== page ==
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Preview scale: 8.0 x 8.0 inches. Show Rulers
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Collection: cut and sew
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Literal fairy cakes in 3D.
Literal fairy-cakes in 3D. Because.
See 2D version of finished concept here.
One fat quarter (of 21" by 18") contains enough fabric pieces to make 4 fairy-cakes of different colours. So you and your friends can make a set together. There is also a file with the pieces for one fairy-cake squashed into a swatch. But this relies on you using the tiny bit of extra fabric around the edges of the printed area to complete the seam allowance margins! If you want to make these on cotton silk (which is a narrower yard or FQ), ask me to adjust the file for you (probably by removing all instructions).
In addition to sewing equipment, you'll need stuffing to fill the cup-cake bodies. The wings should be fine without much stiffening. For greater verisimilitude, you may also want to acquire some silky / flossy threads for fairy hair and some small pieces of flesh-toned felt to sew in around the top of the cup as protruding hands and feet. For those who are squeamish about baking fairies into cakes, it is also possible to assemble 4 cakes with plain iced tops (hence the spare pieces and the lack of hands and feet drawn onto the body of the cake). These simple cup-cakes could then function as pin-cushions with the decorative heads of pins acting as sprinkles on the icing.
Fairy cake assembly:
0. Carefully cut out the pieces. The 1/3 inch seam allowance is coloured. You'll need to snip around the tighter curves to let the pieces join up and be reversed without too much crumpling.
1. If you are going to include the wings, you should make these first. Match them up in pairs (unless you want to mix different top sides and undersides!) and sew those, right sides together, leaving the bottom open to turn right side out again. At such a small scale, I wouldn't bother to pad them but it's up to you.
2. To make the shallow cone of the cake top, you will be sewing from the centre of the circle to its edge. Without wings, you can treat the missing arc as a dart. But, to insert the wings along the way, you'll need to snip nearly to the centre. Then the wings should be positioned together (right sides out!) in this slit, with their backs pointing towards the centre of the circle and their bases protruding into the cone's radial seam while you sew it (right sides together). See the 2D version for the intended orientation.
3. If you are going to add hands and feet for the embedded fairy, this is the time you should pin them around the top of the cup side piece in the appropriate locations - hands currently far apart, near the side edges, and feet relatively close together at the centre of the quarter arc. Now, lining up the first edge of the cup side piece with your existing cone seam (right sides together), sew all the way around to join the cake top to the top of the cake side (with the hands and feet tucked inwards at this point). If you were going to use a tassel for fairy hair, you should attach it now, in the junction between the pieces, before joining the side edges.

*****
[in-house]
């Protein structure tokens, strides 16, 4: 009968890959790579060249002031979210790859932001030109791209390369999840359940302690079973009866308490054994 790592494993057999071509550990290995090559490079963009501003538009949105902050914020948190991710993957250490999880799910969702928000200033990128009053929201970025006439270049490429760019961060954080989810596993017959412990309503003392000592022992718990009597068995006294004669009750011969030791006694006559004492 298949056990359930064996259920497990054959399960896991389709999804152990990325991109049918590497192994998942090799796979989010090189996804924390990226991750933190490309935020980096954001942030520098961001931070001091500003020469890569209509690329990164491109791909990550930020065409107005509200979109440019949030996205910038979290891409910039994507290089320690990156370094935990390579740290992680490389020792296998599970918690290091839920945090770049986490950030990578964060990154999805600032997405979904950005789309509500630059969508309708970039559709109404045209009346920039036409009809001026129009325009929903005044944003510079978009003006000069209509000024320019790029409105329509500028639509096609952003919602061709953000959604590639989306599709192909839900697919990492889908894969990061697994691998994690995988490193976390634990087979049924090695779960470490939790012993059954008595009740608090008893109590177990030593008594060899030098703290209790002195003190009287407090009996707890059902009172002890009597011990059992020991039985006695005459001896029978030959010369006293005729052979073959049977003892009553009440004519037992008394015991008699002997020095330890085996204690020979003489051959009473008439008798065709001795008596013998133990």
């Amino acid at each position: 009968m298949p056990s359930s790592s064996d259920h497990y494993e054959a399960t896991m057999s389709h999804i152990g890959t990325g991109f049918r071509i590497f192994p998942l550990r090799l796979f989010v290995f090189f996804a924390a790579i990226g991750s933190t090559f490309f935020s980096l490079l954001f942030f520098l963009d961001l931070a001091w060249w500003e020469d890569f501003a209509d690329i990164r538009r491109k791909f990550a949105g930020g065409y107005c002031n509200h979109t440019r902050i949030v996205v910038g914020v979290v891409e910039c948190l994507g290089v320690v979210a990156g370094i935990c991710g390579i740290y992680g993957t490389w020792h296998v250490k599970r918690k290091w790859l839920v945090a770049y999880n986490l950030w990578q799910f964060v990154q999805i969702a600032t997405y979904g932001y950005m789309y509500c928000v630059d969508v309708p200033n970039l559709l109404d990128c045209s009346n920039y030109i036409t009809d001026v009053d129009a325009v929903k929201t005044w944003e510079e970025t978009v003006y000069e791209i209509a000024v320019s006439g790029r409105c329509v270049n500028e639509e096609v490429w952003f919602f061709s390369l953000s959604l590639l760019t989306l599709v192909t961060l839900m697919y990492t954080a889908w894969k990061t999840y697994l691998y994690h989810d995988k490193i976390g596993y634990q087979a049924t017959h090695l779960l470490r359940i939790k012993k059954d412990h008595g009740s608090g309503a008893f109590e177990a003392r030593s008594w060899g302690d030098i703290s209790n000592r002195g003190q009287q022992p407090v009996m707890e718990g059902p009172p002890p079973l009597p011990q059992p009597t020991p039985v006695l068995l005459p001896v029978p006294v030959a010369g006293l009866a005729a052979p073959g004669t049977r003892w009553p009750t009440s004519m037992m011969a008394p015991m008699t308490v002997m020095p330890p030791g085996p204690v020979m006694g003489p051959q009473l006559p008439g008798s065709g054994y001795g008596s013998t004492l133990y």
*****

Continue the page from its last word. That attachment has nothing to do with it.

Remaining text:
4. Next, join the two edges of the cup side piece - so the arc of its base becomes a circle ready for the base piece.
5. Sew around the base piece (still all right sides together!) to join that onto the bottom of the rest of the cake; but stop before completing the circle - with enough of a gap so that you can turn the whole thing right sides out and stuff it. Then you can complete that last seam.
6. The simple cake is now done (and ready to use as ammunition in a cake fight or whatever). However, if you are making the fairy version of the cake, you will probably want to add the finishing touch of some fairy hair - in the form of silky / flossy threads, knotted onto the seam where the top cone (and its slit) meets the top of the cup side piece, so it dangles down nicely.
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The cake fight or the fairy hair?<br><br>Perhaps I'd be better off doing designs which consist entirely of my style of instructions. ;-)
Posted about 4 years ago.
Love these! I really like instruction #6.
I think that's going to depend very much on the sewist. The wings are extremely fiddly things to make - the turning right sides out through the narrow base and then having quite a lot of layers of fabric to get through to attach them into the slit of the cake top. Plenty of people would rather just have the finished item to chuck around.
Wonderful, they look so fun to make!
Thanks, su_g. As usual, there's a lot of hidden algebra and trigonometry in there to make it fit together (and come out at approximately life-sized - at least as far as the cake component is concerned!).
Sef this is soo clever! I'm thrilled that you ran so far with the concept of fairy cakes in your own unique direction and I thought your idea of using decorative pinheads as sprinkles on the icing was a nice alternative for the squeamish! Brava!
Are you suggesting I should actually bake a fairy into a cake?! :-o
I'd love to this a photo of this asembeled. It sounds charming!
Surely they're oven hot rather than cool. ;-)
hahaha, very cool project!
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